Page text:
How to deal with a neighbor that does not agree with our boundary survey.

We are looking at buying a new house and property in Minnesota. We said that the survey and any encroachment issues need to be resolved prior to closing. The seller agreed to do the survey. We had the survey done. The surveyor found all of the original corner posts.We found that a very large shop is over the property line about 15 ft. The neighbors were at their winter home (AZ) so the son who lived there was told that the show was over the line and that we would redraw the line around the shop giving them the proper setbacks and all the seller asked was to split the redrawing fee. The son was irate and said the survey was wrong and few off the handle.The owners recently got home and did the same thing. How do we deal with this, we just want it resolved so we can close.

Willmar, MN -

Attorney Answers (2)

Mitzi Ann Lachelt Mellott

Mitzi Ann Lachelt Mellott

Real Estate Attorney - Princeton, MN
Answered

Boundary disputes are best resolved by cooperation between the parties. Sometimes it may be beneficial to use a mediator if the parties are willing. If the parties are still unable to come to an agreement then it is best to initiate a court proceeding to determine the boundaries. Adverse possession and boundary by practical location actions require the same criteria to be met. The period of time needed to establish the claim is 15 years in Minnesota. Minnesota Statutes Chapter 559. Adverse Claims to Real Estate will be informational regarding this situation.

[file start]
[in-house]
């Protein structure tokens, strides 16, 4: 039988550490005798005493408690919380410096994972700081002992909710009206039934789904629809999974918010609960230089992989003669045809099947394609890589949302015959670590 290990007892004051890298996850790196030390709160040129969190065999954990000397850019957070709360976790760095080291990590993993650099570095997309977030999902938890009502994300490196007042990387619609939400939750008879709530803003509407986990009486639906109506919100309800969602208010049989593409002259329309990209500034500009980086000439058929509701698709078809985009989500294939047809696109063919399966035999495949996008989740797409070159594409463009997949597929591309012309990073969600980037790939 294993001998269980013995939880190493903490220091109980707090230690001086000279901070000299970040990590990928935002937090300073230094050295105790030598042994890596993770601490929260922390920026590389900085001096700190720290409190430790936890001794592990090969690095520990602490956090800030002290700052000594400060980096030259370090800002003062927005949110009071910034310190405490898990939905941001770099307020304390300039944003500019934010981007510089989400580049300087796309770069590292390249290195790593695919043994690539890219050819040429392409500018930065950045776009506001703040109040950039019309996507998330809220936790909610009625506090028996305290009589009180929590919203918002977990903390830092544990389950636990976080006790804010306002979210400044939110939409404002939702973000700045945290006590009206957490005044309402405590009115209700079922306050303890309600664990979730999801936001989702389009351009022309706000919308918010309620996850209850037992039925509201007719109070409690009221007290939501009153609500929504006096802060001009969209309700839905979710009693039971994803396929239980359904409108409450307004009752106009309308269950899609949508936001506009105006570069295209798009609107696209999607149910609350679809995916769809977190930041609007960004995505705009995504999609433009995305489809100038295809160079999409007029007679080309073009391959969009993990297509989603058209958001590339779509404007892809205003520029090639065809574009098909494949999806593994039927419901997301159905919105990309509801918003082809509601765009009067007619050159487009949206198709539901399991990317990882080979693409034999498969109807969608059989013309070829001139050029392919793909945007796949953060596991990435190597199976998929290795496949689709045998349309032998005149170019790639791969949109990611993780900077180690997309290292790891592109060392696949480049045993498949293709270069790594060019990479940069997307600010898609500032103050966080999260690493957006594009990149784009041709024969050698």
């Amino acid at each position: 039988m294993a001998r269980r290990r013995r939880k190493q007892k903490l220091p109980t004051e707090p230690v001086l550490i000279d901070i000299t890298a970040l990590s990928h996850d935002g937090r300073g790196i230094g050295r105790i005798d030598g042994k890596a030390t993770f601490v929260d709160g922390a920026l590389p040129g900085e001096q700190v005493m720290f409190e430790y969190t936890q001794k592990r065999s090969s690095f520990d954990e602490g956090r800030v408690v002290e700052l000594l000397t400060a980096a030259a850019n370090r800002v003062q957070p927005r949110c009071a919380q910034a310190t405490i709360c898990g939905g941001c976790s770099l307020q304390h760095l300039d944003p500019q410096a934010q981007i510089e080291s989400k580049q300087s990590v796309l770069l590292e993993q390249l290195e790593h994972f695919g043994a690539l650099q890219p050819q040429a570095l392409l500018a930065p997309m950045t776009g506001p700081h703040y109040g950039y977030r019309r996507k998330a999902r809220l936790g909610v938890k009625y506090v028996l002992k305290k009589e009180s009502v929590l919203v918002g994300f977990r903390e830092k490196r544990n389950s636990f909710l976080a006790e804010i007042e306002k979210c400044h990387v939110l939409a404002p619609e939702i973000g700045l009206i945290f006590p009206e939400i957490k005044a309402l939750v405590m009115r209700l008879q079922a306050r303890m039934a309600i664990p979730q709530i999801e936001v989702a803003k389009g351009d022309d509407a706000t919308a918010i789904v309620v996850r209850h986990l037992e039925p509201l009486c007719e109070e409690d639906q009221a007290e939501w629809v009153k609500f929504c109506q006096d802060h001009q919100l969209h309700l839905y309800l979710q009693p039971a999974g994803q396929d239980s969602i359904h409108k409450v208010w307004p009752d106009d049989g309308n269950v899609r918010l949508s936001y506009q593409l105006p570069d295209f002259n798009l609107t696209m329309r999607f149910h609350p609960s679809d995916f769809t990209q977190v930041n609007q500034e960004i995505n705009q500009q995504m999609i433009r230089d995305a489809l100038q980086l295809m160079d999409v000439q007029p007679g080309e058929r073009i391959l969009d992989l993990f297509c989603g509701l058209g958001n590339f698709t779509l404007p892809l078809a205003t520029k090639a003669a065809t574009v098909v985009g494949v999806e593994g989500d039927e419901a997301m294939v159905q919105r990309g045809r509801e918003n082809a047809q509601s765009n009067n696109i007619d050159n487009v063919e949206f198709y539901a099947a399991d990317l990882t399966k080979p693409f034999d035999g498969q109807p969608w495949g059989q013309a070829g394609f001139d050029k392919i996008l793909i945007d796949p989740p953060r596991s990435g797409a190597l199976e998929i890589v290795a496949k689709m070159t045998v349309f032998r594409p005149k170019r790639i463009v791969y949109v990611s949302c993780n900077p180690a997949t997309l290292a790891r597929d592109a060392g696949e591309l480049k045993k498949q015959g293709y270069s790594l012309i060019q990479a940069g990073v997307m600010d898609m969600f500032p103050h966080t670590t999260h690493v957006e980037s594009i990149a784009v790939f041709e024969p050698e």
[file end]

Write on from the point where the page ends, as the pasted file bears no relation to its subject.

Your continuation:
Lincoln W. Hobbs

Lincoln W. Hobbs

Real Estate Attorney - Salt Lake City, UT
Answered

It sounds like you may have to get an attorney, and either file, or threaten to file, an action to determine the boundary. There are several things to consider in that regard.
First, how confident are you about the surveyor and his survey? Different surveyors tend to disagree, and sometimes they can both be "right," if they are dealing with a problematic survey, or problem areas. You should ask your surveyor how confident he or she is about their survey.
Secondly, even if the survey is accurate, there may be a claim of adverse possession and/or boundary by acquiescence, if your neighbors and sellers have treated a mistaken line as the boundary for a long period of time (generally 20+ years -- this varies considerably from state to state).
Boundary problems are best resolved, when possible, by negotiation. It sounds like you are trying this, but you may need to assert your full rights, in order for them to acknowledge the issue and agree to compromise.
I'd recommend you find a very competent and experienced property lawyer. Your surveyor may be a good source for a referral.

My advice, of course, is general and based on very little knowledge of your personal situation, and I am licensed... more

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